In Japan there is a genuine problem with people getting turned away from emergency care (sometimes at multiple hospitals, sometimes resulting in death) and the lack of doctors in rural areas is a problem too. But the difference in comparison with the Sates is that there is already a functional system that is in place in Japan, and this system can be tinkered with, if there’s political and social will. In the States there is simply no system in place at all.  If you’ve got money to buy insurance, of course, you’ll probably be fine, or, oops . . . perhaps not.

Part IV: Do you feel lucky, punk?  Well, do you?

Let me be absolutely clear — If I had to choose between spending the rest of my days with the Japanese health care system as it stands now or spending the rest of my days with the U.S. health care system as it stands now, I would unequivocally and without hesitation choose the Japanese system.  But don’t take my word for it — check out the Americans Abroad Know About National Health Care site, a site that collects stories about the positive health care experiences of Americans living abroad.  This site was started by a person living in Japan, so a majority of the stories that are told here are stories about the Japanese health care system.  Dozens and dozens of anecdotes, and all of them positive.  Testimonials to the truth about national health care around the world and the fact that national systems for providing health care really do work.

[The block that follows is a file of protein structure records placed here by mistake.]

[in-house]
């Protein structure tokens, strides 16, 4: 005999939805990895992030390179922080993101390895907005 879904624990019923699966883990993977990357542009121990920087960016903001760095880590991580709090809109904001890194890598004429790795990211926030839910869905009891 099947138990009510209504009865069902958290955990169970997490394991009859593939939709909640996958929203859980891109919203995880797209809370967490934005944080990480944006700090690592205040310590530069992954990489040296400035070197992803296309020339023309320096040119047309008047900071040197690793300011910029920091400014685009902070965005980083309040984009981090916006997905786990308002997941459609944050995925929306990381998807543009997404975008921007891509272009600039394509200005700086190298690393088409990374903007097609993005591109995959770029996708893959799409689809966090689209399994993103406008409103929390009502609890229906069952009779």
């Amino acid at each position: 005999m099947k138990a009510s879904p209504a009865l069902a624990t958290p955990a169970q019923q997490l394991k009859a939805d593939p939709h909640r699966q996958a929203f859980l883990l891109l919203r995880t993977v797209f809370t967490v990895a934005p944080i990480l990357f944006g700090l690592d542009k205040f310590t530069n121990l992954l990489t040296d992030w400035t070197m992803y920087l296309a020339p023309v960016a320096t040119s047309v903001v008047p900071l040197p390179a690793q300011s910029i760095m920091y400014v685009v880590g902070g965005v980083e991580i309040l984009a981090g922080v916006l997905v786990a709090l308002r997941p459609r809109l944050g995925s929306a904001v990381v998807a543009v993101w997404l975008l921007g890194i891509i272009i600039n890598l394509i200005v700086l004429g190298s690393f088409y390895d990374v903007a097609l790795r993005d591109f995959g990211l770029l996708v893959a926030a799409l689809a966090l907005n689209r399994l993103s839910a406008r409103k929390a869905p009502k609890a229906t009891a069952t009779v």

(The photograph at the top of the post is of the Toyonaka Municipal Hospital, located right down the street from my house.)